Federal Nationals Member for Cowper Pat Conaghan and Shadow Assistant Minister for Regional Health Dr Anne Webster have undertaken a three-day tour of the Mid North Coast that included site visits and round-table forums with local Health and Aged Care providers and educators.
Three forums were held – in Port Macquarie, Kempsey, and Coffs Harbour. The aim was to capture as many local perspectives as possible.
Access to adequate Regional Health Care has remained in the top three priority areas for Cowper constituents since Mr Conaghan’s election in 2019.
Issues include a lack of GPs, with concerns around replacing those who are at retirement age, finding specialists and paediatricians, and providing the necessary support to cater for our aging population, including those in Aged Care facilities, have been consistent over that time.
Mr Conaghan said it was beneficial to have Dr Webster in the electorate to hear from our passionate local health professionals, and to discuss the steps that are being taken to address some of the health pressure points across regional and rural Australia.
“It would be wrong to say the issues discussed did not exist when we were in Government, because of course they did. But I can confidently say that many areas have been compounded to breaking point in the past 18 months due to a large variety of factors.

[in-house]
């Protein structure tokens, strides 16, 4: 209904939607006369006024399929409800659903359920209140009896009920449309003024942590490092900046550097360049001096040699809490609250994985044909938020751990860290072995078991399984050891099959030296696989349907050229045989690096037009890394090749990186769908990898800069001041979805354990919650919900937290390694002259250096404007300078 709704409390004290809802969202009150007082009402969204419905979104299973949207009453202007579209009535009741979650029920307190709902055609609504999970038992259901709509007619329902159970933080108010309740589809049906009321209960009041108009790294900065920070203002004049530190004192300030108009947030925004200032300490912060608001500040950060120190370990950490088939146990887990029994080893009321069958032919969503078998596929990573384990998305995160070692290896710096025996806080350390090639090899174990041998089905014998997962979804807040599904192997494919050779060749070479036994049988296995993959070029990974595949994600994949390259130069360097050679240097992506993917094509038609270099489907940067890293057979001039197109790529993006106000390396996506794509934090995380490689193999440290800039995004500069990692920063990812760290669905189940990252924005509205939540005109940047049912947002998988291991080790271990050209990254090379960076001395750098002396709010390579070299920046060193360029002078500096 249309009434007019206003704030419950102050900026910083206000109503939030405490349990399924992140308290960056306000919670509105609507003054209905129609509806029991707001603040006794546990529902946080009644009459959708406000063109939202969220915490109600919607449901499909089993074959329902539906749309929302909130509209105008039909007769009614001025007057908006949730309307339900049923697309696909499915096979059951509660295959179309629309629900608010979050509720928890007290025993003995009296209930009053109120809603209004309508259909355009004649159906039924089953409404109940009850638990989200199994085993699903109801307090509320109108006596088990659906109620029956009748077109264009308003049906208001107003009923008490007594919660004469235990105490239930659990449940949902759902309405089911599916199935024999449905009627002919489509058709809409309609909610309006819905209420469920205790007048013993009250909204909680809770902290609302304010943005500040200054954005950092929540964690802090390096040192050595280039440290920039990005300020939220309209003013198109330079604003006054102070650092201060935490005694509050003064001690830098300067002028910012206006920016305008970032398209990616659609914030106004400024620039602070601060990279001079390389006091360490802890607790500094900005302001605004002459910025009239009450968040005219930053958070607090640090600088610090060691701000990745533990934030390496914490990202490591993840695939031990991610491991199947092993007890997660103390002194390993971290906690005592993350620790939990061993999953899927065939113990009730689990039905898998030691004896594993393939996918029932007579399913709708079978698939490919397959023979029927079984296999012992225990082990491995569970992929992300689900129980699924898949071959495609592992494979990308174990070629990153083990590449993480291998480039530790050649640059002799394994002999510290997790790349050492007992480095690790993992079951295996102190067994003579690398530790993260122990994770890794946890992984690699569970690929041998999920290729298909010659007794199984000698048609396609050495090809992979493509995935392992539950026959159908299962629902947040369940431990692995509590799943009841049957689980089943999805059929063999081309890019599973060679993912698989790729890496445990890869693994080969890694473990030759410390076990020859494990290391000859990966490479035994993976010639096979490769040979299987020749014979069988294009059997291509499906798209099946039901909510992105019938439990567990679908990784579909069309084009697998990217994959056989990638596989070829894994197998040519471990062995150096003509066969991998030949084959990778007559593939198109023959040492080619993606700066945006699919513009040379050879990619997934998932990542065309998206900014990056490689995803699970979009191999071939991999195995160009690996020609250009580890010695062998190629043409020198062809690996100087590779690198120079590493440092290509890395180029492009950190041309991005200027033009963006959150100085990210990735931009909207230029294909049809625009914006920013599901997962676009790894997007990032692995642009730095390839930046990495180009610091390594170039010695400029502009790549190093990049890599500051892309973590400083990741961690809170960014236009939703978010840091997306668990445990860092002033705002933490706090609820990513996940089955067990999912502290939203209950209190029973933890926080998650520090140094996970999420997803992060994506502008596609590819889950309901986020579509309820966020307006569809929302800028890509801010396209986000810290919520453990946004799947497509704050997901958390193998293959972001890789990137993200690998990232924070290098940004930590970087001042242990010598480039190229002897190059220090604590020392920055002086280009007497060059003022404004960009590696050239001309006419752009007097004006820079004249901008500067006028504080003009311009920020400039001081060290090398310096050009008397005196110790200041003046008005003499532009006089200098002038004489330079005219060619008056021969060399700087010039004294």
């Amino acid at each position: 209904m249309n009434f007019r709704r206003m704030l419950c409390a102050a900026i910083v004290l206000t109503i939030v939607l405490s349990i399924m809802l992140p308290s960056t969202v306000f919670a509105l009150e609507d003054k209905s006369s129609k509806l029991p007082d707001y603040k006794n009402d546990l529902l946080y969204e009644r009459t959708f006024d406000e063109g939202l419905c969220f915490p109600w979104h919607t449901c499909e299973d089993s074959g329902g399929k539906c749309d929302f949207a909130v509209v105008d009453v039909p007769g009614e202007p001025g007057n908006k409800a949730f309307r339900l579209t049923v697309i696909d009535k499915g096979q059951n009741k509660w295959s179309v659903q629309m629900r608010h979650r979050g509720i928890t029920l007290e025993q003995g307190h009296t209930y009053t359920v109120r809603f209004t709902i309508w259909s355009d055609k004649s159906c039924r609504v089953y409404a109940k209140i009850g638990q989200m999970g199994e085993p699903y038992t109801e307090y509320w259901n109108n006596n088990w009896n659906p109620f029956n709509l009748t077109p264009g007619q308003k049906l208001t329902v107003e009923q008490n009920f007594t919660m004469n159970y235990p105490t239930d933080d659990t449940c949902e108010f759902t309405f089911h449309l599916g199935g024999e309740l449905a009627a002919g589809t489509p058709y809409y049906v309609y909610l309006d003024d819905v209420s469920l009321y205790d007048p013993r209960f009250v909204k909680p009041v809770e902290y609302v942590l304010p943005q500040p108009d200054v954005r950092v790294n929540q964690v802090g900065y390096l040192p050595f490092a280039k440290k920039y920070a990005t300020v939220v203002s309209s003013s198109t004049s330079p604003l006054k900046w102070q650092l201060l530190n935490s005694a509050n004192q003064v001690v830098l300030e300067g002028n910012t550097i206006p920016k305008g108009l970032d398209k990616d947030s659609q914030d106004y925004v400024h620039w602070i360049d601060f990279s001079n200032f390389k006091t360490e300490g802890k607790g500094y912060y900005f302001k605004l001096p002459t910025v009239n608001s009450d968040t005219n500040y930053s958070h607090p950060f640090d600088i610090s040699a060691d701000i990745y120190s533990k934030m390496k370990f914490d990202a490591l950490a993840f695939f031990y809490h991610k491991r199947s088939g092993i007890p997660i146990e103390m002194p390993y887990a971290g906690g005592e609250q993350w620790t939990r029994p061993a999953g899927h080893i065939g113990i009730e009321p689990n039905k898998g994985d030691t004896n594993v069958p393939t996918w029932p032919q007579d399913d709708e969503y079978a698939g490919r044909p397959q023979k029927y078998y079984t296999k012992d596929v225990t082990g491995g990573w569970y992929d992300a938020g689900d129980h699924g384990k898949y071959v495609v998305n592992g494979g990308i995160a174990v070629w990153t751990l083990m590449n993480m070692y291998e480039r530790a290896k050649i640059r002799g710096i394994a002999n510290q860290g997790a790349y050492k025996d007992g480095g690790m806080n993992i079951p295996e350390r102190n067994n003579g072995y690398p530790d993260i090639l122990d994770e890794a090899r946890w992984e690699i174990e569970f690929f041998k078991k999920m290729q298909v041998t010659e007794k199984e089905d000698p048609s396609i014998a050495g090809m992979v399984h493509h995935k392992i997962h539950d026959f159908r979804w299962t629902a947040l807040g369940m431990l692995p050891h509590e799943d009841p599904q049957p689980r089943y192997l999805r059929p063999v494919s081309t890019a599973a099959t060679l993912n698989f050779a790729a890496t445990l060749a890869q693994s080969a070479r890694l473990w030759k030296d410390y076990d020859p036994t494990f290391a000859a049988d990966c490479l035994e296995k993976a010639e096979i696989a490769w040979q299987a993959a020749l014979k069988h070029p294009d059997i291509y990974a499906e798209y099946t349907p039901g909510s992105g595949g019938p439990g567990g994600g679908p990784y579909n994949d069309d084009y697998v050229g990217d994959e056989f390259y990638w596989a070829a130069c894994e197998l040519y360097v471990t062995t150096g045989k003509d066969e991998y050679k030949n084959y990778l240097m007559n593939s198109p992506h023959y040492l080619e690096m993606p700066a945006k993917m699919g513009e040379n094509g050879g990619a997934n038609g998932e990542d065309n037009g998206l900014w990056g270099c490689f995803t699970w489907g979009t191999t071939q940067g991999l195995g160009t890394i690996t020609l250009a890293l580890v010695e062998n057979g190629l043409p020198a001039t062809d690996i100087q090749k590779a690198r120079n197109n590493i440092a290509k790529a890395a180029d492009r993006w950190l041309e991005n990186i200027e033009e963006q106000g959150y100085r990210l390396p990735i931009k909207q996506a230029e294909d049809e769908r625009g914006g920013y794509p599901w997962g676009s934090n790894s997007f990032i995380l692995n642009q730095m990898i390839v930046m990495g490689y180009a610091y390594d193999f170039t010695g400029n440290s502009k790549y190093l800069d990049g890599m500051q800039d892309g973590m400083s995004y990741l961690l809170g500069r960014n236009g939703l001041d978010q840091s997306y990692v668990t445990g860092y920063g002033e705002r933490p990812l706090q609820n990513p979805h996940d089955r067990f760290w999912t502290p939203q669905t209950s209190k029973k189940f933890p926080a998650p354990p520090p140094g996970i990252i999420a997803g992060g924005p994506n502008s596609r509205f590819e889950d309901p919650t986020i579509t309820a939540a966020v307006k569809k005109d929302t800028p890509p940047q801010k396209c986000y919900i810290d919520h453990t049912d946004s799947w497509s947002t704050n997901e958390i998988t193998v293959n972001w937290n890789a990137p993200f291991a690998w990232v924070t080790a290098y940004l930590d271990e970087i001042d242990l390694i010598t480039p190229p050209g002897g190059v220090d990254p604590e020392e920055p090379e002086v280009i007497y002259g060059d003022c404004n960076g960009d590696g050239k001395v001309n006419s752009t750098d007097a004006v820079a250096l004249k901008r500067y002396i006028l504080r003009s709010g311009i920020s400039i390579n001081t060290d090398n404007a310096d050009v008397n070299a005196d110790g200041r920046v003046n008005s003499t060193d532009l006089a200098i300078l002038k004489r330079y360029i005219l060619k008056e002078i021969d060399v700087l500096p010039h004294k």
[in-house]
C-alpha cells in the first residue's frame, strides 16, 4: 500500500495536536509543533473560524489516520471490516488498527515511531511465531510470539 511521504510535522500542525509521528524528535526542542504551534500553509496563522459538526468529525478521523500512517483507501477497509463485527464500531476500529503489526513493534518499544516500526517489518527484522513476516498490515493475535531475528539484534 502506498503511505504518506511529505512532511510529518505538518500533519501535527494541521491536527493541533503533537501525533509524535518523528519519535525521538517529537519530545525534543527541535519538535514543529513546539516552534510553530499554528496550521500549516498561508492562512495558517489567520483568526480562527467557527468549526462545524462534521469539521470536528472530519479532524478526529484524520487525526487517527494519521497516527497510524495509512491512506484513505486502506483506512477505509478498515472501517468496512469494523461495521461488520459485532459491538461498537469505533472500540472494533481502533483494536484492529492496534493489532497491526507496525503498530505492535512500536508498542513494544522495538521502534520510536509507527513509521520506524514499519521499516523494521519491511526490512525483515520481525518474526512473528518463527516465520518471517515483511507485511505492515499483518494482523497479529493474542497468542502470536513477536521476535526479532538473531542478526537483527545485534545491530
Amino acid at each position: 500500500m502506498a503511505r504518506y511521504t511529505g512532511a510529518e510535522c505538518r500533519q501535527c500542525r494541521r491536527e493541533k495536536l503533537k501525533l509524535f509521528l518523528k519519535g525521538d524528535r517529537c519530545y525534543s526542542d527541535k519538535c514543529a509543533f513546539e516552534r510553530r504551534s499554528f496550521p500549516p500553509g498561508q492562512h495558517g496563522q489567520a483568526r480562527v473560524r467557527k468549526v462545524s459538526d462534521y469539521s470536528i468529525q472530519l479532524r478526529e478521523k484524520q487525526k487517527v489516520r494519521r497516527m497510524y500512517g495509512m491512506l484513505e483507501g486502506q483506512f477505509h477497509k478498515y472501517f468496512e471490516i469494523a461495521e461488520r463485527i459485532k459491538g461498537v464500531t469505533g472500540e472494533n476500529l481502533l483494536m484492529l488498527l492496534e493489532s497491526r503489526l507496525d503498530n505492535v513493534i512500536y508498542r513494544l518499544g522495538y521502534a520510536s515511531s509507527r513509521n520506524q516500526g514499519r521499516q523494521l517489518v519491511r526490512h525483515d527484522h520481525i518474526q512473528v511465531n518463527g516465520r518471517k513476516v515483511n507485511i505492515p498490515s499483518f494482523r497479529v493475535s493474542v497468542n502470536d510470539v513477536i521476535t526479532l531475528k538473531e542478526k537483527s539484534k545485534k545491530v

“It’s a fact that some recent Labor policy changes have been made with the metropolitan areas in mind, and the impacts are being felt hard in regions like ours. Changes like the recent Distribution Priority Area updates that have opened the door for International Medical Graduate Doctors to leave the regions for peri-urban settings, with exits from regions increasing by 57 per cent in the first 6 months since Minister Butler’s policy change. This has been a major factor in a reduction in GP clinics right across regional Australia, including our electorate,” Mr Conaghan said.
A common link across every forum and site visit was the worsening workforce shortage and the impact that is having not just on prospective patients, but on local health and aged care providers and their staff. Staff burnout and an inability to open facilities at capacity were common discussion points.
Mr Conaghan and Dr Webster agreed this was the single connecting issue not just across all levels of health care, but also across the many sectors that feed into it.
The need for employers to be able to source affordable housing and adequate childcare placements to attract staff was tabled at each forum and site visit, with these two issues having been raised previously in meetings across small and large business groups in recent months.
Unregistered NDIS providers were listed as a major contributing factor to the available workforce problem. The lack of regulation around licensing criteria, as well as exorbitant hourly rates on offer when compared to the Health Care sector, were of particular concern.
“We heard from every provider that they had lost staff to NDIS as they couldn’t compete with the hourly rate that some are able to charge without needing additional certification. The Federal Government is currently robbing Peter to pay Paul in this space and it’s simply not sustainable.
“We as National Party members will work collaboratively with all sides of government to try to address these issues on behalf of the Regional and Rural communities that we represent.” Mr Conaghan said.